Contrary to other companies, the DNA will be extracted from a hair sample. As a result, the test findings are unaffected by hair coloring or treatments.

More than 900 food and non-food items are tested, and the results are processed and uploaded in just five days. 

Food intolerance testing examines regular meals and everyday refrigerator items, as well as non-food objects such as pets and pollens. A nutritional deficit, metal toxicity, gut biome, and hormonal balance analysis are also part of the testing. 

Overall, the testing involves a thorough examination of the gut biome, digestive health, hormonal abnormalities, nutritional deficiencies, and common metal allergies, making it one of the best available.

The report is pervasive and includes actionable results to improve the diet and lifestyle. It includes information about:

  • Food Sensitivity Analysis divided into Sensitive, Mild or No Reaction
  • Non-Food Sensitivity Analysis 
  • Hormone Analysis
  • Gut Biome Analysis
  • Digestive Health and Metabolism Analysis
  • Metal Sensitivities Analysis
  • Mineral and Nutrients Analysis
  • Vitamins Analysis
  • Additives Analysis

With more than ten years of experience and 400,000 processed samples, EasyDNA is undoubtedly a strong choice.

Intolerance Test by EasyDNA

4.5 stars

Price when reviewed: From $99.00


Mighty DNA

The test will offer a comprehensive report beyond the analyses of ALDH2 for alcohol tolerance, CYP1A2 for caffeine metabolism, HLA DQ8, and HLA DQ2.5 for celiac disease and gluten sensitivity, and MCM6 for lactose intolerance. 

The pricing is very reasonable, even though one of the drawbacks is that the samples are not processed in a CLIA-certified laboratory.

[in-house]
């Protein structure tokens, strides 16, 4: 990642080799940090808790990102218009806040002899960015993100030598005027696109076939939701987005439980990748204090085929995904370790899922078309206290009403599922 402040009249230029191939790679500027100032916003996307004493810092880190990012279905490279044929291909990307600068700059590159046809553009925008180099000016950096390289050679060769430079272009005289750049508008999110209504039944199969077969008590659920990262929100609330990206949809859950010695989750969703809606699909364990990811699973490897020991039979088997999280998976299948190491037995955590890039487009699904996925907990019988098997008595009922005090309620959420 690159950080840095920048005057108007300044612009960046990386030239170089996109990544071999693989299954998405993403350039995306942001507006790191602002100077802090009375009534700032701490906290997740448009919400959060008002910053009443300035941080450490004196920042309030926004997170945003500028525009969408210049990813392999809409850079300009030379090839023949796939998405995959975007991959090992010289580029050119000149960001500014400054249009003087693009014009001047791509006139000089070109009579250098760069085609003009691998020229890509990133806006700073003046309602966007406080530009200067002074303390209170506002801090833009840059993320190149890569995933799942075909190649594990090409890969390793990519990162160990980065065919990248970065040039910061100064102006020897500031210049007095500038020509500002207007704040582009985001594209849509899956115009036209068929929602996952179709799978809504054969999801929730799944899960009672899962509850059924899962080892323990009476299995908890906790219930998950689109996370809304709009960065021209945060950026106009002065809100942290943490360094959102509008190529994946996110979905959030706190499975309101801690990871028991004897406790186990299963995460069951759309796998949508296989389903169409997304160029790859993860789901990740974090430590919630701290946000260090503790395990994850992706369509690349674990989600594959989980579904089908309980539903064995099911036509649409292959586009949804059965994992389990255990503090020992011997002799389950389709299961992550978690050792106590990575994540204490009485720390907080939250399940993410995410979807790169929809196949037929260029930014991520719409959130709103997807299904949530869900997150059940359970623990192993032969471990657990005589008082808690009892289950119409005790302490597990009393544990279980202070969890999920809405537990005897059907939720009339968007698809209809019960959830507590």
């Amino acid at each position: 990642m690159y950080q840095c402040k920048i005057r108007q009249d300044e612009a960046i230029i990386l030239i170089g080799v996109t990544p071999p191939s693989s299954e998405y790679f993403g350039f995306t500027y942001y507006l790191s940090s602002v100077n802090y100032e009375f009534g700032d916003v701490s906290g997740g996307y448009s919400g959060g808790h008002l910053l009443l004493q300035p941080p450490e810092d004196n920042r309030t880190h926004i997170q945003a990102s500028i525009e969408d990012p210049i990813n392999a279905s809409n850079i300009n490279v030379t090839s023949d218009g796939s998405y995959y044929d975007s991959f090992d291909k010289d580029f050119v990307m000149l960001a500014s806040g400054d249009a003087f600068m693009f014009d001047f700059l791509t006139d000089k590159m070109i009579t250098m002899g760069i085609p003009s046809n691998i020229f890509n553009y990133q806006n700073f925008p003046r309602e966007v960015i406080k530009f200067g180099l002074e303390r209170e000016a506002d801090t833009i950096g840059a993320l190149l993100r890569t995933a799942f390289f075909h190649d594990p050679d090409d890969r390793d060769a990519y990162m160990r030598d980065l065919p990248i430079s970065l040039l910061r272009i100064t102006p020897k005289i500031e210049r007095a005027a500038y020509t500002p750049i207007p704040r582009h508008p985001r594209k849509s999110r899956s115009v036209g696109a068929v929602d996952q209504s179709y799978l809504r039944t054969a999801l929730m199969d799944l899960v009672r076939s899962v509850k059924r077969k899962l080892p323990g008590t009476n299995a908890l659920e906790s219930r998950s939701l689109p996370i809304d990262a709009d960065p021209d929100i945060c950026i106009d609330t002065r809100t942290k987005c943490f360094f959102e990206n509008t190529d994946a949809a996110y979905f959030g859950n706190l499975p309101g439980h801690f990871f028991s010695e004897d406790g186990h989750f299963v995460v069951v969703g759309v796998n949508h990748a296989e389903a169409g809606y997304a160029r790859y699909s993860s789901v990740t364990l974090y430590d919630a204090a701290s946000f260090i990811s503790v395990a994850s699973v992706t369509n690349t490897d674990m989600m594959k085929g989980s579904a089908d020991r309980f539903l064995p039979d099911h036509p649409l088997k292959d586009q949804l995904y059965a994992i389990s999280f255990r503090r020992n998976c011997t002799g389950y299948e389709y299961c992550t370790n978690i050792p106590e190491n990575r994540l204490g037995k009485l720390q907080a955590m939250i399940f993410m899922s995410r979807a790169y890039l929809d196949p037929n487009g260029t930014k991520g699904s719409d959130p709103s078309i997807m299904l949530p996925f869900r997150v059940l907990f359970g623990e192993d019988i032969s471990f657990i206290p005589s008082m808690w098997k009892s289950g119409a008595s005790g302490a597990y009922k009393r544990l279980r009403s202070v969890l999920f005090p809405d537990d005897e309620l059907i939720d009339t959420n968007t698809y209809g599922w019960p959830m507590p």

MightlyDNA has to be considered an entry-level test to know more about potential genes related to food sensitivities.

The results come as a 20-pages report that, despite being very scientifically orientated, can be a little bit overwhelming for some users.

Food Intolerance Test by Mighty DNA

3.5 stars

Price when reviewed: From $79.95



HomeDNA will analyze over 30 genetic markers proven to be related to sensitivity.

HomeDNA Food & Pet Sensitivity is a DNA test that reveals how the genes may increase individual sensitivity in areas related to:

  • Gluten
  • Lactose
  • Cow Milk Protein
  • Egg
  • Peanut
  • Other Foods
  • Histamine
  • Pet Dander 

The report includes the analyzed genes used to compute the levels of sensitivities and actionable lifestyle and diet changes.

Food&Pet Sensitivity by HomeDNA

Price when reviewed: Check on Amazon


Final Thoughts

Food Allergies and food sensitivities should not be overlooked. A DNA food allergy test or food sensitivity test is the first step towards a better life. If knowledge is power, an At-Home food allergy DNA test is a simple way to know better the foods your diet should concentrate on.